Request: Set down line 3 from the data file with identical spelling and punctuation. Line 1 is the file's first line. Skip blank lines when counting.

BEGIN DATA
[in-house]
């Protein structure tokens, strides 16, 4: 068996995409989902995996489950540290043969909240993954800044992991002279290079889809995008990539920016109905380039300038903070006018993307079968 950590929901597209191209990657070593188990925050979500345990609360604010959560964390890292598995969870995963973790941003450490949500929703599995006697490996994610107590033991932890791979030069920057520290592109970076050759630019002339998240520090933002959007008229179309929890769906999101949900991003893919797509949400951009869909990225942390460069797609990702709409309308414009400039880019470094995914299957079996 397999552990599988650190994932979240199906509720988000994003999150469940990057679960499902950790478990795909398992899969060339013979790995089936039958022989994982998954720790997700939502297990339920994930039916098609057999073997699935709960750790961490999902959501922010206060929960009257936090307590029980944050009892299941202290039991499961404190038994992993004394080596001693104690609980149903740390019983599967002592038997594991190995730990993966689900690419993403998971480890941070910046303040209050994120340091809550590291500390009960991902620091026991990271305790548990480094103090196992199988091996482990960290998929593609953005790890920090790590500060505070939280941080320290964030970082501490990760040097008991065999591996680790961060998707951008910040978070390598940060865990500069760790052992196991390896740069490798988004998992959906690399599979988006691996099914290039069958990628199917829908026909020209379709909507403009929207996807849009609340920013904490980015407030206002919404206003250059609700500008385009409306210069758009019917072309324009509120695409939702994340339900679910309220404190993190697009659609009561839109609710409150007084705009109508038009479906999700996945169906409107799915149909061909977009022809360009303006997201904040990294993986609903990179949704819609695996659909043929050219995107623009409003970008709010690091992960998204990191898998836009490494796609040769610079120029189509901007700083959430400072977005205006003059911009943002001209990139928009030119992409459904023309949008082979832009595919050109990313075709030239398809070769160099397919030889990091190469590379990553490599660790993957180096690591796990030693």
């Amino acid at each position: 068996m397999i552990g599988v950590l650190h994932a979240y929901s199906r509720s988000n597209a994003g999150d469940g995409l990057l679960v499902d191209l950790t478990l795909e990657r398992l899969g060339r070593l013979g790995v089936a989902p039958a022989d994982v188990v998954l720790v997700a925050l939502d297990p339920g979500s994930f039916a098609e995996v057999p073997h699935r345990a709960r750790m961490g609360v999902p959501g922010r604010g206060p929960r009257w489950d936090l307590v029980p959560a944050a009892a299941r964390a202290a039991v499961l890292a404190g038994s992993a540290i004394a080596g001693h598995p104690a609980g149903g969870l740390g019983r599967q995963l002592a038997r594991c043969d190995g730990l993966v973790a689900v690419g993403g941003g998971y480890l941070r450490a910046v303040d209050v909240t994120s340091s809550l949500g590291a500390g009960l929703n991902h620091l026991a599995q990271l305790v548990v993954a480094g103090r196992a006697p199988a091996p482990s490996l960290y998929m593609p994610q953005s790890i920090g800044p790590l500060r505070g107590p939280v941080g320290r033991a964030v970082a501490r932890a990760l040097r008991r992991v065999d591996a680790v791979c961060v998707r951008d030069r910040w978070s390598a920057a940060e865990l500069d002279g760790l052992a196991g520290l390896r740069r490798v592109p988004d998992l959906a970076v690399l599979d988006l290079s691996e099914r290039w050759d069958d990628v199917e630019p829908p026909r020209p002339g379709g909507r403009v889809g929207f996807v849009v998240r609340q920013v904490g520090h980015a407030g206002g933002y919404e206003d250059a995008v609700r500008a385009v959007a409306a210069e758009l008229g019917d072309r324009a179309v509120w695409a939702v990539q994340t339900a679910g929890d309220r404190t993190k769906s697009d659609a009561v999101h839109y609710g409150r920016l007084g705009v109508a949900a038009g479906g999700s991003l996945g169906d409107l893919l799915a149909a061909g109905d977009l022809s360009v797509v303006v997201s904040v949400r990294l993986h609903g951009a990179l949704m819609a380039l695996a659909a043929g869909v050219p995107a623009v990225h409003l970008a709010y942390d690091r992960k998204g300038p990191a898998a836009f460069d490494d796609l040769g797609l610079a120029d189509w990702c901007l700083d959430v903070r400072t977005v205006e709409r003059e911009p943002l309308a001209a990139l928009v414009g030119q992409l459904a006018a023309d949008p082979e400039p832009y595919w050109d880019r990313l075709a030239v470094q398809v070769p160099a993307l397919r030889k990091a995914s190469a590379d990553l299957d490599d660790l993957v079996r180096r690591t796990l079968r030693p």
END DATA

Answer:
């Amino acid at each position: 068996m397999i552990g599988v950590l650190h994932a979240y929901s199906r509720s988000n597209a994003g999150d469940g995409l990057l679960v499902d191209l950790t478990l795909e990657r398992l899969g060339r070593l013979g790995v089936a989902p039958a022989d994982v188990v998954l720790v997700a925050l939502d297990p339920g979500s994930f039916a098609e995996v057999p073997h699935r345990a709960r750790m961490g609360v999902p959501g922010r604010g206060p929960r009257w489950d936090l307590v029980p959560a944050a009892a299941r964390a202290a039991v499961l890292a404190g038994s992993a540290i004394a080596g001693h598995p104690a609980g149903g969870l740390g019983r599967q995963l002592a038997r594991c043969d190995g730990l993966v973790a689900v690419g993403g941003g998971y480890l941070r450490a910046v303040d209050v909240t994120s340091s809550l949500g590291a500390g009960l929703n991902h620091l026991a599995q990271l305790v548990v993954a480094g103090r196992a006697p199988a091996p482990s490996l960290y998929m593609p994610q953005s790890i920090g800044p790590l500060r505070g107590p939280v941080g320290r033991a964030v970082a501490r932890a990760l040097r008991r992991v065999d591996a680790v791979c961060v998707r951008d030069r910040w978070s390598a920057a940060e865990l500069d002279g760790l052992a196991g520290l390896r740069r490798v592109p988004d998992l959906a970076v690399l599979d988006l290079s691996e099914r290039w050759d069958d990628v199917e630019p829908p026909r020209p002339g379709g909507r403009v889809g929207f996807v849009v998240r609340q920013v904490g520090h980015a407030g206002g933002y919404e206003d250059a995008v609700r500008a385009v959007a409306a210069e758009l008229g019917d072309r324009a179309v509120w695409a939702v990539q994340t339900a679910g929890d309220r404190t993190k769906s697009d659609a009561v999101h839109y609710g409150r920016l007084g705009v109508a949900a038009g479906g999700s991003l996945g169906d409107l893919l799915a149909a061909g109905d977009l022809s360009v797509v303006v997201s904040v949400r990294l993986h609903g951009a990179l949704m819609a380039l695996a659909a043929g869909v050219p995107a623009v990225h409003l970008a709010y942390d690091r992960k998204g300038p990191a898998a836009f460069d490494d796609l040769g797609l610079a120029d189509w990702c901007l700083d959430v903070r400072t977005v205006e709409r003059e911009p943002l309308a001209a990139l928009v414009g030119q992409l459904a006018a023309d949008p082979e400039p832009y595919w050109d880019r990313l075709a030239v470094q398809v070769p160099a993307l397919r030889k990091a995914s190469a590379d990553l299957d490599d660790l993957v079996r180096r690591t796990l079968r030693p």